Mr. Lansley: To ask the Secretary of State for Health how many (a) investigations and (b) investigations specifically relating to timesheet fraud by bank and agency staff the NHS Counter Fraud and Security Management Service and its predecessor, the NHS Counter Fraud Service, have conducted since September 1998; and how many of these investigations resulted in (i) unsuccessful criminal prosecutions, (ii)successful criminal prosecutions and (iii) civil and disciplinary cases. 
The number of investigations specifically relating to timesheet fraud by bank and agency staff is 120. Fraud was found to be present in 43 cases and not present in 77cases. A breakdown of sanctions applied in relation to timesheet fraud is listed as follows:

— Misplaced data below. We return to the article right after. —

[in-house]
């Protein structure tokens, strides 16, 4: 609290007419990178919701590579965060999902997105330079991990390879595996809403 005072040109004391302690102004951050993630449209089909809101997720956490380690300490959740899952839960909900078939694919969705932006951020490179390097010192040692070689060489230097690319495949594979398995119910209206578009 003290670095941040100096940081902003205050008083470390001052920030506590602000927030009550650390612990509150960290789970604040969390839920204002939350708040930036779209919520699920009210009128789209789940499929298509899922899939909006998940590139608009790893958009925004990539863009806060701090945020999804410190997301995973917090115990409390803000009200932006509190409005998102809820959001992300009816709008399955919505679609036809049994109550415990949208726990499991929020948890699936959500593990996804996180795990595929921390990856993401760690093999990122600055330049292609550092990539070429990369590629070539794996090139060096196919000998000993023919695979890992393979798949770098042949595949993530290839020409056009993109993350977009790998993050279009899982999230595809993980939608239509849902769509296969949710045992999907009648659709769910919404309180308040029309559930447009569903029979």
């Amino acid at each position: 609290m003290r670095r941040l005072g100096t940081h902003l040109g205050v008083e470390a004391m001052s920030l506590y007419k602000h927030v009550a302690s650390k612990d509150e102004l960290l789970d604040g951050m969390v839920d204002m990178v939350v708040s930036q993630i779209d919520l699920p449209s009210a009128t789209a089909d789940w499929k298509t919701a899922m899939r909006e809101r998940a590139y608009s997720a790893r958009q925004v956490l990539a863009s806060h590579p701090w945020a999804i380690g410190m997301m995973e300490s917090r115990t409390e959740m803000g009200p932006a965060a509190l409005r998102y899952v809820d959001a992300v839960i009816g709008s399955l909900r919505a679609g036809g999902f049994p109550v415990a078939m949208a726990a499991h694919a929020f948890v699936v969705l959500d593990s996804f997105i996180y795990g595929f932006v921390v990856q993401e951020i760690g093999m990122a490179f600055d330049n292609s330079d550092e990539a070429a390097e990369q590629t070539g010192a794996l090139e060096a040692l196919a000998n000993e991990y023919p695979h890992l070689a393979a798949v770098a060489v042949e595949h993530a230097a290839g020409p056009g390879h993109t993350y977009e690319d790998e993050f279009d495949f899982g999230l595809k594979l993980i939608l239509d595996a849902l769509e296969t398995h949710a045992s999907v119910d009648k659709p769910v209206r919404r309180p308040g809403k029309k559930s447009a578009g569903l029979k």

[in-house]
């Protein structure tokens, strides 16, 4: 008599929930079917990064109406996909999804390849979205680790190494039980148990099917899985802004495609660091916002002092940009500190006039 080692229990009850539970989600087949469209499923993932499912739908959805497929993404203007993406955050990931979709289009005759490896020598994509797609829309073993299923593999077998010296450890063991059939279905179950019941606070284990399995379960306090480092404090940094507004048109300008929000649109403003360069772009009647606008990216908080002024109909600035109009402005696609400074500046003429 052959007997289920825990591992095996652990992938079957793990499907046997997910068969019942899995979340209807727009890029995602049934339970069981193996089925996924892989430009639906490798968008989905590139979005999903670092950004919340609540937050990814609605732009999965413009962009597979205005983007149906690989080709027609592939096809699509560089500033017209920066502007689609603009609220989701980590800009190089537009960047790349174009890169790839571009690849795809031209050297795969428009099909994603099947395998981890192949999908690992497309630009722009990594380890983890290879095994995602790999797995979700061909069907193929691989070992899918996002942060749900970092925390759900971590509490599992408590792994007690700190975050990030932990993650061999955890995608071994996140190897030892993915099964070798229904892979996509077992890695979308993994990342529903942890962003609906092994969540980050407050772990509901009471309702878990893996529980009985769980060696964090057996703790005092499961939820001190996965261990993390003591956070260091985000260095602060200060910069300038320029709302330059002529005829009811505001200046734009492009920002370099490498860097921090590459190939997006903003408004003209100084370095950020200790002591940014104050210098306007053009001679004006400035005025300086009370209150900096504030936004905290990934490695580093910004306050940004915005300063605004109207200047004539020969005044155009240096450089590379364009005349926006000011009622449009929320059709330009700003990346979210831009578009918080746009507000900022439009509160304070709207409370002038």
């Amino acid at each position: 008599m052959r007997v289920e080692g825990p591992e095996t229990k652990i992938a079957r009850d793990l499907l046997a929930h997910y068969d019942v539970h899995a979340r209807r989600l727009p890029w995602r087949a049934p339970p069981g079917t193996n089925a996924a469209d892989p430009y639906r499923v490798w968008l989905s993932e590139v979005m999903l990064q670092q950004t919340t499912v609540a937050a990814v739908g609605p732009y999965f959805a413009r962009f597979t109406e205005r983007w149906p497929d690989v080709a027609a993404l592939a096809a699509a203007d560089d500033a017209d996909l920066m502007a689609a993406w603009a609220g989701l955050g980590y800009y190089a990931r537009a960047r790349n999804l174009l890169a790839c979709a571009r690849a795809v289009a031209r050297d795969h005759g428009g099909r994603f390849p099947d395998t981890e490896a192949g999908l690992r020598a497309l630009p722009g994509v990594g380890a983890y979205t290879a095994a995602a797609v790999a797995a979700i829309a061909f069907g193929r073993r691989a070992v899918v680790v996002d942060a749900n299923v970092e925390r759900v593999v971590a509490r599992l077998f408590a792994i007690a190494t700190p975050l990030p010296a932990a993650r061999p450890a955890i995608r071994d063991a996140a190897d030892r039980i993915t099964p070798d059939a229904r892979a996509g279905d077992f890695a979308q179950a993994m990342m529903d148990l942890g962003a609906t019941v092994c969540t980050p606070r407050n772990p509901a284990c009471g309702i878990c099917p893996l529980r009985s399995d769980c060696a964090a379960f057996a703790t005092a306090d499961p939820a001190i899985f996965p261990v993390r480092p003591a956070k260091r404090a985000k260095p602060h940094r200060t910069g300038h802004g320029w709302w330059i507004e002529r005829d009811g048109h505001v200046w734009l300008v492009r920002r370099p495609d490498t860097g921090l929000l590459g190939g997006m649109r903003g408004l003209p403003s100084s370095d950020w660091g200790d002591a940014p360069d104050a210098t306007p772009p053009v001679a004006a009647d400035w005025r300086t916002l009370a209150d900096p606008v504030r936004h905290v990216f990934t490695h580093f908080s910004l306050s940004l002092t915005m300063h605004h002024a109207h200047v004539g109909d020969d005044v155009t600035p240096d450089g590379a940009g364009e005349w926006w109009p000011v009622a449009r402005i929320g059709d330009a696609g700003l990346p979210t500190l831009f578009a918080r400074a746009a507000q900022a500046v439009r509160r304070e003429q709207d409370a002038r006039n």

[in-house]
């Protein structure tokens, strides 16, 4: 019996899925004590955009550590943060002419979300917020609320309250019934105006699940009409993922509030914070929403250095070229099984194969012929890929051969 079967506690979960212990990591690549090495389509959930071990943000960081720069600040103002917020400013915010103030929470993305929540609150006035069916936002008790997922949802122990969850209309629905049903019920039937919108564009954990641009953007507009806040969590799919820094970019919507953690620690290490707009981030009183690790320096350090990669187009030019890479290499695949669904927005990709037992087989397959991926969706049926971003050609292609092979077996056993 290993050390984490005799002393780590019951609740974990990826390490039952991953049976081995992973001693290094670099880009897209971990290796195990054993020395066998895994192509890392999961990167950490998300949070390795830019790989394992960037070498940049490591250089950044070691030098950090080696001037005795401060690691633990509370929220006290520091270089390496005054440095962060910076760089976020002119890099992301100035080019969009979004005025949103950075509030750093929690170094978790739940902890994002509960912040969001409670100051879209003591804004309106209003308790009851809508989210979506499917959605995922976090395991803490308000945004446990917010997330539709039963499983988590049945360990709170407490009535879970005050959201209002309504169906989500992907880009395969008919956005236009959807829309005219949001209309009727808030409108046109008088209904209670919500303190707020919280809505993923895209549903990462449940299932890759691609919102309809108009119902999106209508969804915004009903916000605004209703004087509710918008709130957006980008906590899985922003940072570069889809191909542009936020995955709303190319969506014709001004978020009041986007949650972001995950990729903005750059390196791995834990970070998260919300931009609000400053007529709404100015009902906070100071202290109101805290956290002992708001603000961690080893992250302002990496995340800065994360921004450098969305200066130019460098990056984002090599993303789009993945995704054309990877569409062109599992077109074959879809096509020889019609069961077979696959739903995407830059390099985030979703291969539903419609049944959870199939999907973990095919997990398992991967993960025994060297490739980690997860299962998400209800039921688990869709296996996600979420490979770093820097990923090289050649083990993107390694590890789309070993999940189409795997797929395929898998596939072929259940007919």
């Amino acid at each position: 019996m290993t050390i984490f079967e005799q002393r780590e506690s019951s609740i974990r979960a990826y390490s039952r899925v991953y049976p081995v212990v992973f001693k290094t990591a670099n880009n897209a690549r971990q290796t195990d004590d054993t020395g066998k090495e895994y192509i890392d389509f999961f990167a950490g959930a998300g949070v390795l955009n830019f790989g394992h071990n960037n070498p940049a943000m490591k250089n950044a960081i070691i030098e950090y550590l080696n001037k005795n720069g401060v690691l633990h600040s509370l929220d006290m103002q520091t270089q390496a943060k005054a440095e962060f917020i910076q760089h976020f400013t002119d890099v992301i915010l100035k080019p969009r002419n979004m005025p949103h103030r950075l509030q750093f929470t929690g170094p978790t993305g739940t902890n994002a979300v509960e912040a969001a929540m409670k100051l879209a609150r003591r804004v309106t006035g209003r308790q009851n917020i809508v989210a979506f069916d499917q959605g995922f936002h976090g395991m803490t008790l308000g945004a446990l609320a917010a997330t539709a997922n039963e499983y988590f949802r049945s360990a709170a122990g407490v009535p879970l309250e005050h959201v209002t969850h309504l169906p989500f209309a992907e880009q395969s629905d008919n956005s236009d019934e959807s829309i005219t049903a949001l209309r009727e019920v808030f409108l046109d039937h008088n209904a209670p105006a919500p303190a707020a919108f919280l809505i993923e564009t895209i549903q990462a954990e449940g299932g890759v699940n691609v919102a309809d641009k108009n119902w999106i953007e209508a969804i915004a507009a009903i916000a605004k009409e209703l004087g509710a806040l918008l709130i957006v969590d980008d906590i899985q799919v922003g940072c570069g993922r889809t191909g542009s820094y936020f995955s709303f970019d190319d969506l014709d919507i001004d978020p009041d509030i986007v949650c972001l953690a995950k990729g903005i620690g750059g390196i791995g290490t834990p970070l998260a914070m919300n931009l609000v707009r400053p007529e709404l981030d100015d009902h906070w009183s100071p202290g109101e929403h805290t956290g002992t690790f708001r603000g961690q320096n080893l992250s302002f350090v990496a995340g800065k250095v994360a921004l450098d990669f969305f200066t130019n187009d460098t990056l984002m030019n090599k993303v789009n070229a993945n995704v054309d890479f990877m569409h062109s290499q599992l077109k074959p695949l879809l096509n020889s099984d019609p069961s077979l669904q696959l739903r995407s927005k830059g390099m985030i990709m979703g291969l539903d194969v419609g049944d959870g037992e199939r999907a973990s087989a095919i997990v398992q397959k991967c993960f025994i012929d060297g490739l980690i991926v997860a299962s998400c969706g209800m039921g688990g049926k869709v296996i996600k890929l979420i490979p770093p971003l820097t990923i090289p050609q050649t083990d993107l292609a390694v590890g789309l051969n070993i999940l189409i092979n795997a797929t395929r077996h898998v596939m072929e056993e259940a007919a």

Mr. Martyn Jones: To ask the Secretary of State for Health what cross-border tracking of (a) adults and (b) children with (i) mental health and (ii) general health problems takes place between health authorities in England and Wales. 
[holding answer 4 March 2005]: In general terms, the primary care trust or local health board in whose area a patient is registered with a general practitioner (GP) practice will have responsibility for commissioning his or her care, regardless of what particular health problems he or she might have. When a patient moves across the border between England and Wales, we would expect that person to register with a
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GP practice at their earliest convenience, which then determines the authority responsible for their care. Their records will then be transferred to the new practice.